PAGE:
BAGHDAD — In recent weeks, residents of the Sunni neighborhood of Ghazaliyah say a fragile peace has settled over the area thanks to a recent American and Iraqi army operation to rid the area of sectarian violence.

But when asked what they see as an impediment to peace, most residents point unwaveringly to the local police force.

The mostly Shiite policemen can’t patrol the streets without being escorted by Iraqi or American troops. The Sunni residents don’t trust them. Attacks are common at checkpoints.

And, many say, the police chief moonlights as a commander in a powerful Shiite militia. The police chief denied any knowledge of militias in the area.

In an attempt to improve the situation, the American commander in the area, Lt. Col. Van Smiley, commander of 1st Battalion, 23rd Infantry Regiment, a Stryker battalion from Fort Lewis, Wash., is embarking on a plan to integrate all of the area’s security forces — local police, the Iraqi and American armies and the Iraqi national police — into one joint control center at the local police station.

While Smiley touted the move as a way to allow the area’s main security forces to react swiftly and jointly to events, Iraqi officials said the real motive is to rein in the wayward police force.

An Iraqi army captain, who gave only his nickname out of fear of being targeted, explained in English why the police are resistant to the plan.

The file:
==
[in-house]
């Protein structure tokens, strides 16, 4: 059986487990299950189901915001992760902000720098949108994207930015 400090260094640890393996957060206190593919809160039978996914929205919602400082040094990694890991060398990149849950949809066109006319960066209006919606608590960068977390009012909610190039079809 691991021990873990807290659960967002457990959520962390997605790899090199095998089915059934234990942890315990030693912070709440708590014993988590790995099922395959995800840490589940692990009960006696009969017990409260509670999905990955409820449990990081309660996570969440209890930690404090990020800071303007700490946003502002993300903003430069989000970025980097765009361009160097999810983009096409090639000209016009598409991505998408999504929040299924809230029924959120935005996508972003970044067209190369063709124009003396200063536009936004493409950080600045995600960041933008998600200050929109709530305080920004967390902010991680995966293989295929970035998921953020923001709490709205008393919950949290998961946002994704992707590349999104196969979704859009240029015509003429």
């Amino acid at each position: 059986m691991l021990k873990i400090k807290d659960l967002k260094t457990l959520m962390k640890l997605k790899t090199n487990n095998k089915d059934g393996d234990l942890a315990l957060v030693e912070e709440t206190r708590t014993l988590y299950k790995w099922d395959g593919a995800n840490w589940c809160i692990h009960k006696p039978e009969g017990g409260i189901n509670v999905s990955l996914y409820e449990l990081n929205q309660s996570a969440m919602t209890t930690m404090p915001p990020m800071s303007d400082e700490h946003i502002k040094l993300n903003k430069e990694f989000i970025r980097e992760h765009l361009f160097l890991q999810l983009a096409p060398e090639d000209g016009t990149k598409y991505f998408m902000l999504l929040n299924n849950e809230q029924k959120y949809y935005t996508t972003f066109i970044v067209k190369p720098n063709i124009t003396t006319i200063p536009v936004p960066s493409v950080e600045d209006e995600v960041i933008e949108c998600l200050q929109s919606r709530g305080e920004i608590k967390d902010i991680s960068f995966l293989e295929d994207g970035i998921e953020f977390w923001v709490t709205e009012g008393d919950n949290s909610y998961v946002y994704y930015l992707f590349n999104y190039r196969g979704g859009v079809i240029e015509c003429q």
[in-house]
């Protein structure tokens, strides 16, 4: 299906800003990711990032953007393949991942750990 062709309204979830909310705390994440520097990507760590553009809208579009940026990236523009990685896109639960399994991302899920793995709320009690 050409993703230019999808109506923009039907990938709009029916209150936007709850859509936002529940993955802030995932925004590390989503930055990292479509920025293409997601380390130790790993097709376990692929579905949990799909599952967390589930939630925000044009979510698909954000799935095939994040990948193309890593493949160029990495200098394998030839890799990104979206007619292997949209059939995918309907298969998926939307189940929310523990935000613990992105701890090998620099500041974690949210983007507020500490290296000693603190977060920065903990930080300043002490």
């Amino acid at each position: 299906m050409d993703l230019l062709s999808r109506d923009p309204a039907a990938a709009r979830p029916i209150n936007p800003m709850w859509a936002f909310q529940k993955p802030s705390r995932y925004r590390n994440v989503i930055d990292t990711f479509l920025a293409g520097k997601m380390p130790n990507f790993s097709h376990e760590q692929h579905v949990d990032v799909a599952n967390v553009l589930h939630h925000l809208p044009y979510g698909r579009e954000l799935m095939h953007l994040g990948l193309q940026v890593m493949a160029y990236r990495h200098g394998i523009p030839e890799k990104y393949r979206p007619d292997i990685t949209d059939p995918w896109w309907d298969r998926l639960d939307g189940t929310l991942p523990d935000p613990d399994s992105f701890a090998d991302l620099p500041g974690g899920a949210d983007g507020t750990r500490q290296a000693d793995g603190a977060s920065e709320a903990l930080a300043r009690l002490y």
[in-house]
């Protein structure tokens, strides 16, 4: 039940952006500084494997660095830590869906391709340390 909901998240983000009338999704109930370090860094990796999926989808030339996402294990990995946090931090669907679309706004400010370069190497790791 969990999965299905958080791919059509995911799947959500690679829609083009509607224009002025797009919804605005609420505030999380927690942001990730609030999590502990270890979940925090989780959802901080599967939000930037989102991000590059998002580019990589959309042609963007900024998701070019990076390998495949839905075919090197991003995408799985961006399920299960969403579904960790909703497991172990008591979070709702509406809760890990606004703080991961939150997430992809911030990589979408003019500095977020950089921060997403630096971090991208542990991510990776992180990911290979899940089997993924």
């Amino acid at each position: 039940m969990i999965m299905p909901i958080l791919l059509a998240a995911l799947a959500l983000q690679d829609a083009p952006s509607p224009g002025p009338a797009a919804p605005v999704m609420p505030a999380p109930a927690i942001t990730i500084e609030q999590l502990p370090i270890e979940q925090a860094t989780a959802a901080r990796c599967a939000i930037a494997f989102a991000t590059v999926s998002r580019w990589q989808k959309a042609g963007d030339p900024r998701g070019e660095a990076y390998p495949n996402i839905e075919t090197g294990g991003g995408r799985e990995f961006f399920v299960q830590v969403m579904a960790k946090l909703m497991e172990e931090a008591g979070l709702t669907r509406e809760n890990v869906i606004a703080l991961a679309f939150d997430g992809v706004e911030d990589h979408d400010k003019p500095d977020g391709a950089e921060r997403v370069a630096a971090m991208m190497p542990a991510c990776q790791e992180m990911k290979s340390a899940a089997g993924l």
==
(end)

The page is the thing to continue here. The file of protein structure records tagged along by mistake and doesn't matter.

“If we work together,” said the man, who goes by Abu Mustafa, “they will know everything. We will know their mistakes. They prefer to work alone.”

The police chief acted surprised when asked why the public distrusted his police force.

“Because we fight insurgents, nobody likes us,” he said.

Army 2nd Lt. Jeff Salzano, part of the station’s police transition team, offered a different theory for why police get a frosty reception.

“They can’t go into the (districts) without us or the (Iraqi army),” he said days earlier. “Because people have witnessed them kidnapping people in the night.”

In a meeting earlier in the week with Lt. Gen. Peter Chiarelli, Salzano presented a laundry list of problems: lack of training, discipline and will among them.

“We had a (roadside bomb) the other day and they just started shooting in every direction,” he said. “We’re trying to get them to stop that.”

“We really need to get them coordinated with the (Iraqi army),” he said. “They’re not getting along at all.”

That was evident Saturday as local Iraqi army commander Col. Shamel paid a visit to the station to decide where to place the army’s operations center.

Police chief Col. Mousa Kadim was clearly not pleased at the prospect of having the Iraqi army take up residence in his building. He strenuously objected to giving up two small rooms and a hallway.

“Where will we sleep?” he said, turning to Smiley, whom Shamel had brought along to help with the negotiations.

“This is an operations center,” Smiley said. “Not a place to sleep.”

Smiley, who smiled patiently throughout the meeting, acknowledged the challenges of the plan once he emerged from the building.

Turning to a major in the police force, he grabbed the man by his shoulders and said forcefully, “Will this work?”

After the man assured him it would, Smiley turned and walked back to his Stryker vehicle.

“They understand,” he said. “Those cell phones are ringing like (expletive) right now. Muqtada Al-Sadr is being called. I know that.”

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